By Jennifer Grimes
Triplicate staff writer
The question of what to do about blight and the people who create it in Del Norte County is an issue that just won't go away any time soon.
Yesterday, the county Board of Supervisors struggled again with how to enforce the rules already on the books and which county official is responsible for enforcement.
The topic arose during the public comment period of yesterday's board meeting. A group of Embarcadero Street neighbors complained nothing is being done about household trash illegally dumped there, despite the fact that several different county officials and the sheriff have been notified of the problem for weeks.
"It's almost like you have to be a vigilante-type character to do something about this," said land and dumping victim Bob Sullivan.
Two weeks ago, the neighbors implored the supervisors to get rid of the trash built up on their street and to arrest the people dumping there.
Rachel Tesch, one of the upset neighbors, said calls to the sheriff's office, filling out complaint forms at the planning department and calls to the health department have not yielded any results after several weeks.
Later calls to the sheriff were referred to the county planning department, calls to the planning department were referred back to the sheriff and the health department.
Tesch, Sullivan and an elderly resident who prefers to remain anonymous, suggested the buck stop with the supervisors themselves.
"There's a pretty high level of frustration. I don't hear anyone saying how can we enforce (the law)," Sullivan said during a discussion with the board.
The elderly man told the board he would gather up the trash and take it to the dump himself if the county would agree not to charge him the dump fees.
"It's one thing to have to use your own truck, but to pay the dump fees for someone else's trash is too much," the man said.
Supervisor Clyde Eller and David Finigan suggested the man ask the Solid Waste Authority Board which oversees the operation of the Del Norte County dump.
Supervisor Martha McClure suggested neighborhoods should organize and do what it takes to clean up.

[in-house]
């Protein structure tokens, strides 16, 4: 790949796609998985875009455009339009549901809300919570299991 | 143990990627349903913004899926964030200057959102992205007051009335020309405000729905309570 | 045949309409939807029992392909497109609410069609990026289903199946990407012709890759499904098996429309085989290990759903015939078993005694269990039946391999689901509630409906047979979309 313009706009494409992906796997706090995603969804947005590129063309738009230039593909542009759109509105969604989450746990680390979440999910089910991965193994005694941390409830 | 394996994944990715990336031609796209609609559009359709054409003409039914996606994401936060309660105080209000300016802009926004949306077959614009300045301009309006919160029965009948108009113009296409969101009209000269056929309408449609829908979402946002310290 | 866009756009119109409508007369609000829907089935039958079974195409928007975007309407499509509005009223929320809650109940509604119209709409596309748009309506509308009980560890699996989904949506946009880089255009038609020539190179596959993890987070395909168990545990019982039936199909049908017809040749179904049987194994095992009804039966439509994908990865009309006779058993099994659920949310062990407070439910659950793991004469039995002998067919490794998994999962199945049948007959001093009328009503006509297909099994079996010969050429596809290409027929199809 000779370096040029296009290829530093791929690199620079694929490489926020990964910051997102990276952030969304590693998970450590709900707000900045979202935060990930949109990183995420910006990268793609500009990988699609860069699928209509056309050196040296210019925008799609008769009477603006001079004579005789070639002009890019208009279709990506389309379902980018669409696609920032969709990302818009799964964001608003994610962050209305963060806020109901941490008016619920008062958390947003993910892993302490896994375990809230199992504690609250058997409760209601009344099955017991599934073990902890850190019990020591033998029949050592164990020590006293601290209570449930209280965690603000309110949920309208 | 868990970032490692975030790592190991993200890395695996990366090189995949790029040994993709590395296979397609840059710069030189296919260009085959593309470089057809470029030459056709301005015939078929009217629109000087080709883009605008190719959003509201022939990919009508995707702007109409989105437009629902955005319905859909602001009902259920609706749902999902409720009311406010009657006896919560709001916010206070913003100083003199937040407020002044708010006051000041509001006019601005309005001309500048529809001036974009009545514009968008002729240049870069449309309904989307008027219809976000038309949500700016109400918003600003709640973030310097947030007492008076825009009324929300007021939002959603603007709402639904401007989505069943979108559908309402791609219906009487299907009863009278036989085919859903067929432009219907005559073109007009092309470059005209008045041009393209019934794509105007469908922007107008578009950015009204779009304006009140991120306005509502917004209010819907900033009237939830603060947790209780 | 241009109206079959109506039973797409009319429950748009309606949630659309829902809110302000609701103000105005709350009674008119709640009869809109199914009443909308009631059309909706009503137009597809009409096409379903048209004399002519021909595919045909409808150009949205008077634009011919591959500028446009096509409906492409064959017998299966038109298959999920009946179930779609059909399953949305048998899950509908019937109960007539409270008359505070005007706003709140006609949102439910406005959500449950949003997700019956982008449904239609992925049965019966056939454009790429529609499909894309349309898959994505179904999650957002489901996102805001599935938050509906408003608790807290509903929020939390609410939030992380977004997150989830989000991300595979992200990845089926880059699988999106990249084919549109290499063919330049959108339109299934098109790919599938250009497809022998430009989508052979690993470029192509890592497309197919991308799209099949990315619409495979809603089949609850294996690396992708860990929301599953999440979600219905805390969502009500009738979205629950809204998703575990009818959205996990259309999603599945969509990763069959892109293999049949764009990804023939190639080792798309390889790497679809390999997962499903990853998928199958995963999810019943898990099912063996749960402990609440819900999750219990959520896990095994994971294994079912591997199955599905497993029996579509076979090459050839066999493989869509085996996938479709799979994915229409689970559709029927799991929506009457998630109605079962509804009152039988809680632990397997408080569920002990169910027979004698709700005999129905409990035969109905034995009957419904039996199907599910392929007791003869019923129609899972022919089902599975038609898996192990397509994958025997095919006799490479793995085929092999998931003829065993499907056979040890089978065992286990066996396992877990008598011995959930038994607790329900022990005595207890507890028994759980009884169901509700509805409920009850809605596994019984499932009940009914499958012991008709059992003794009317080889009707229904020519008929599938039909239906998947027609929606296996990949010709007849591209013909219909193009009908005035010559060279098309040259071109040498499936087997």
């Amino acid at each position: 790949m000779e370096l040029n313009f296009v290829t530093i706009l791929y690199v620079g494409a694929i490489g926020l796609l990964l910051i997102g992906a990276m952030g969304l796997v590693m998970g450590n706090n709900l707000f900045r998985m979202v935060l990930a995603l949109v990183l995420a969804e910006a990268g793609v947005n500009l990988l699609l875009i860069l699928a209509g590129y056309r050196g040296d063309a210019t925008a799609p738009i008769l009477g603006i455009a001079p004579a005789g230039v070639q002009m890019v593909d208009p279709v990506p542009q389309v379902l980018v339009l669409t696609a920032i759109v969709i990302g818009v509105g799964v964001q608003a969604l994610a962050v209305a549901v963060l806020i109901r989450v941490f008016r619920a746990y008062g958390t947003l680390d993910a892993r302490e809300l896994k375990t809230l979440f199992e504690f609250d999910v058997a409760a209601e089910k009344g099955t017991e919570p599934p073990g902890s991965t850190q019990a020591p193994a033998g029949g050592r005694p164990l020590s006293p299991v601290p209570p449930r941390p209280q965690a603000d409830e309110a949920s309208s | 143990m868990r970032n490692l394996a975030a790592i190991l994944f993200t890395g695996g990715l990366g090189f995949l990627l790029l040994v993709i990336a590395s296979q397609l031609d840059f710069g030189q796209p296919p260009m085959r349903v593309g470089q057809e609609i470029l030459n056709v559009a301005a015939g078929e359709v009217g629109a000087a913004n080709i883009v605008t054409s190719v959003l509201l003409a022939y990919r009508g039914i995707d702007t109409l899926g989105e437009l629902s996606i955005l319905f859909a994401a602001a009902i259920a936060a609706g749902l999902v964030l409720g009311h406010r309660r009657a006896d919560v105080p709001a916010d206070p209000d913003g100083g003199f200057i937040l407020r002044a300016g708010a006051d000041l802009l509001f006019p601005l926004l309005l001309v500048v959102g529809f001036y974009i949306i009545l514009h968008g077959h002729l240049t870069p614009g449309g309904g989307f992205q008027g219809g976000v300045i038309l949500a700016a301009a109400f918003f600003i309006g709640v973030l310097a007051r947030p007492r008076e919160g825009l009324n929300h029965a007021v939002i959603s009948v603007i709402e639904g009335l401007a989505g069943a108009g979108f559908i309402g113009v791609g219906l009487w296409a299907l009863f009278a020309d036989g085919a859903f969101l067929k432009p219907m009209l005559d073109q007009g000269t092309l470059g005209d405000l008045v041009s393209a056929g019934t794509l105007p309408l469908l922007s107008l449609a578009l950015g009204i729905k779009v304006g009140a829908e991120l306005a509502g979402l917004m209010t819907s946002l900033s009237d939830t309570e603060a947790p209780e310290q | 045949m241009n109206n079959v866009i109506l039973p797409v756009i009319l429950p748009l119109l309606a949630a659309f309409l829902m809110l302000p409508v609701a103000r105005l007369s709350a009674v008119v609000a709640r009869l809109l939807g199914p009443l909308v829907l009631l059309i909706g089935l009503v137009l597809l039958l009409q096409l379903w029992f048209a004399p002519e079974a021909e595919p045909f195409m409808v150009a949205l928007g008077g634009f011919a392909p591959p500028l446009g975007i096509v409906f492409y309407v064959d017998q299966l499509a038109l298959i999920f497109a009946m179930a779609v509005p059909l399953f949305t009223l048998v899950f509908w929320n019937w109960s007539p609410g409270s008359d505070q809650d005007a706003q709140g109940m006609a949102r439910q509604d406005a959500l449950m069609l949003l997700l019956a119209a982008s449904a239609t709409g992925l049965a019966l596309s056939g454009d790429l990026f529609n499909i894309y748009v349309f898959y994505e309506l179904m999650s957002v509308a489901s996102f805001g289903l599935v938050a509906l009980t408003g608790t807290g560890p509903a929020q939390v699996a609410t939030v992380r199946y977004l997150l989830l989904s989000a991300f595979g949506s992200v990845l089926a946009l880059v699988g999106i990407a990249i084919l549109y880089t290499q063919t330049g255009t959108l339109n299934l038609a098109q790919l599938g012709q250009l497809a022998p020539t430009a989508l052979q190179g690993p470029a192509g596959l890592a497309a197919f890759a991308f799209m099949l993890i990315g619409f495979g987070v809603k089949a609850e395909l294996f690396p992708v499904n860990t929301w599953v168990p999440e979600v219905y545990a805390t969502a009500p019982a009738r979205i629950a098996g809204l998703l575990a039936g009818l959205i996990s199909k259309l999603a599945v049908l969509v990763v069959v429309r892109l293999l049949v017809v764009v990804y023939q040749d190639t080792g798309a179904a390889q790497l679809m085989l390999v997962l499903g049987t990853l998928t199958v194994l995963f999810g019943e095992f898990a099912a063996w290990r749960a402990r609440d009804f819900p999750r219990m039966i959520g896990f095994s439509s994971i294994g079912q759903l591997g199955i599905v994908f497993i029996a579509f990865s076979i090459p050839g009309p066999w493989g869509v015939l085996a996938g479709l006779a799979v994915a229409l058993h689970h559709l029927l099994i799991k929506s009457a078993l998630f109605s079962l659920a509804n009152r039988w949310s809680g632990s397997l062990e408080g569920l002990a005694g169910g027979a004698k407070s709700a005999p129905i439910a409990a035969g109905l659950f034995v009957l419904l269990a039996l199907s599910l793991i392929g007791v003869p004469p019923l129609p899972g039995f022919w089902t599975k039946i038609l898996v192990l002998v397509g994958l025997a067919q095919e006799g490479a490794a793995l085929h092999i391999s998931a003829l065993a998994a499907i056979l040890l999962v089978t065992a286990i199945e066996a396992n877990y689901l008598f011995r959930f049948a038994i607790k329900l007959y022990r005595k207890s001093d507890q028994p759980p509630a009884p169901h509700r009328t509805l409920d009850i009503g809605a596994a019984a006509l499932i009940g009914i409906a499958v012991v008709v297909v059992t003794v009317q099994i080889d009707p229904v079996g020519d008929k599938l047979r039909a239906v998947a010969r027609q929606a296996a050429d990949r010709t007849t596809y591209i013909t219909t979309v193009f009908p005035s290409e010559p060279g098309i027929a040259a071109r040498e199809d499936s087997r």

"And maybe Solid Waste could help," by discounting or opening up the dump for free.
Back on the topic of the county officials doing the clean up and enforcing it's two year old blight law, Supervisor David Finigan said perhaps the dump should be opened up for free to make it easy on everyone and decrease illegal dumping.
"We shouldn't be charged to pick up our own trash," Finigan said about the fact that because the county must pay dump fees, the expense of cleaning up major blighted areas makes it impossible to do more than a handful a year.
But, Sullivan said he wanted the problem prevented by the sheriff by letting offenders know they can't get away with illegal dumping on others properties.
"Now you're saying it's Solid Waste that should take care of it, but isn't it the sheriff that should be enforcing the law?" Sullivan said.
"If people feel they have a license to do it, it is not going to ever stop," he added.
Supervisor Eller commented that the issue of abandoned cars, dilapidated homes and dumped garbage is not new in Del Norte County. He said despite spending nearly half a million dollars the past few years to combat it, blight and trash creep back into the landscape.
He suggested the solution lies with the sheriff.
"Is it against the law to dump garbage?" Eller asked county counsel Bob Black. Black said "yes."
"If it's against the law, what office is responsible for enforcing the laws?" Eller asked Black.
Black pointed out that liability for cleaning up blight lies with the private property owner.
Supervisor Finigan asked Black, "It is a misdemeanor to dump trash illegally at the land fill?" The answer was "yes."
"Then why don't we leave the doors to the dump open?" Finigan suggested.
Noting the Crescent City government's recent attack on blighted properties in the city, Supervisor Jack Reese said the county needs to step up to the plate, too.
"Nothing is going to happen until this board finds that blight is a priority. Blight is holding this county back," Reese said.
At the end of the meeting, Finigan asked that the blight issue be put on the April 23 meeting agenda and for the supervisors and staff to figure out a solution.